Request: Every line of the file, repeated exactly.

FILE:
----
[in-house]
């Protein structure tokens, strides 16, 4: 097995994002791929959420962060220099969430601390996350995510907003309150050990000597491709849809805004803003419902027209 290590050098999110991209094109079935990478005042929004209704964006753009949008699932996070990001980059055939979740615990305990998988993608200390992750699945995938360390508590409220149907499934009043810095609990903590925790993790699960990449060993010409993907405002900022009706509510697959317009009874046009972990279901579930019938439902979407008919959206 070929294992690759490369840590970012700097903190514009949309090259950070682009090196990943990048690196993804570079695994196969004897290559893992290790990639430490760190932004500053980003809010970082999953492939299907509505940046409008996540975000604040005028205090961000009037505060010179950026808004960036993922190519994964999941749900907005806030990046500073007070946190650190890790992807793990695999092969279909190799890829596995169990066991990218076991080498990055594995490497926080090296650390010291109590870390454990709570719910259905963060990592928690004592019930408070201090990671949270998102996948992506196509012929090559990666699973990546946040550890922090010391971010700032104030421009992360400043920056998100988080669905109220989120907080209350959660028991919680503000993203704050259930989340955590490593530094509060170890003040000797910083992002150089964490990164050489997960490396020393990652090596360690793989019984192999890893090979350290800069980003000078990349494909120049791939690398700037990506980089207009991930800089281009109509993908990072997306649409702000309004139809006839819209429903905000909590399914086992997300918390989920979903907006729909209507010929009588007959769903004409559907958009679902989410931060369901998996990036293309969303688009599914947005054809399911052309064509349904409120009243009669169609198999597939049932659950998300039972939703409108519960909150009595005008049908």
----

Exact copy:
[in-house]
């Protein structure tokens, strides 16, 4: 097995994002791929959420962060220099969430601390996350995510907003309150050990000597491709849809805004803003419902027209 290590050098999110991209094109079935990478005042929004209704964006753009949008699932996070990001980059055939979740615990305990998988993608200390992750699945995938360390508590409220149907499934009043810095609990903590925790993790699960990449060993010409993907405002900022009706509510697959317009009874046009972990279901579930019938439902979407008919959206 070929294992690759490369840590970012700097903190514009949309090259950070682009090196990943990048690196993804570079695994196969004897290559893992290790990639430490760190932004500053980003809010970082999953492939299907509505940046409008996540975000604040005028205090961000009037505060010179950026808004960036993922190519994964999941749900907005806030990046500073007070946190650190890790992807793990695999092969279909190799890829596995169990066991990218076991080498990055594995490497926080090296650390010291109590870390454990709570719910259905963060990592928690004592019930408070201090990671949270998102996948992506196509012929090559990666699973990546946040550890922090010391971010700032104030421009992360400043920056998100988080669905109220989120907080209350959660028991919680503000993203704050259930989340955590490593530094509060170890003040000797910083992002150089964490990164050489997960490396020393990652090596360690793989019984192999890893090979350290800069980003000078990349494909120049791939690398700037990506980089207009991930800089281009109509993908990072997306649409702000309004139809006839819209429903905000909590399914086992997300918390989920979903907006729909209507010929009588007959769903004409559907958009679902989410931060369901998996990036293309969303688009599914947005054809399911052309064509349904409120009243009669169609198999597939049932659950998300039972939703409108519960909150009595005008049908």